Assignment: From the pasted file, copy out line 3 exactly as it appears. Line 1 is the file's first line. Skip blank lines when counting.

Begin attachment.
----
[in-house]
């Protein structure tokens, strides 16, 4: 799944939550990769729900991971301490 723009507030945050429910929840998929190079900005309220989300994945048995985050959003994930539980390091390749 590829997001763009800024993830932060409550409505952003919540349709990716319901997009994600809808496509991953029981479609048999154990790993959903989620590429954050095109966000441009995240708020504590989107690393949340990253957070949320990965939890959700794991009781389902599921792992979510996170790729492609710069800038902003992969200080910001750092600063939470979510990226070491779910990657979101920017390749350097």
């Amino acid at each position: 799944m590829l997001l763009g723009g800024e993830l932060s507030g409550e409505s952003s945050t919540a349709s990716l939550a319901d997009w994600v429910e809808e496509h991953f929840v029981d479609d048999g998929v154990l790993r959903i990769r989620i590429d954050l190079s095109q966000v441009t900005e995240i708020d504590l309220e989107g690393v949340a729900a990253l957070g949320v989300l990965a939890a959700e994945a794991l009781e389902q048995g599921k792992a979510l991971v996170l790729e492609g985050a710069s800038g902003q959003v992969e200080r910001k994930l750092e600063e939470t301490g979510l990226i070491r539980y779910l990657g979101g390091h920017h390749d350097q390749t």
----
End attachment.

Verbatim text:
């Amino acid at each position: 799944m590829l997001l763009g723009g800024e993830l932060s507030g409550e409505s952003s945050t919540a349709s990716l939550a319901d997009w994600v429910e809808e496509h991953f929840v029981d479609d048999g998929v154990l790993r959903i990769r989620i590429d954050l190079s095109q966000v441009t900005e995240i708020d504590l309220e989107g690393v949340a729900a990253l957070g949320v989300l990965a939890a959700e994945a794991l009781e389902q048995g599921k792992a979510l991971v996170l790729e492609g985050a710069s800038g902003q959003v992969e200080r910001k994930l750092e600063e939470t301490g979510l990226i070491r539980y779910l990657g979101g390091h920017h390749d350097q390749t």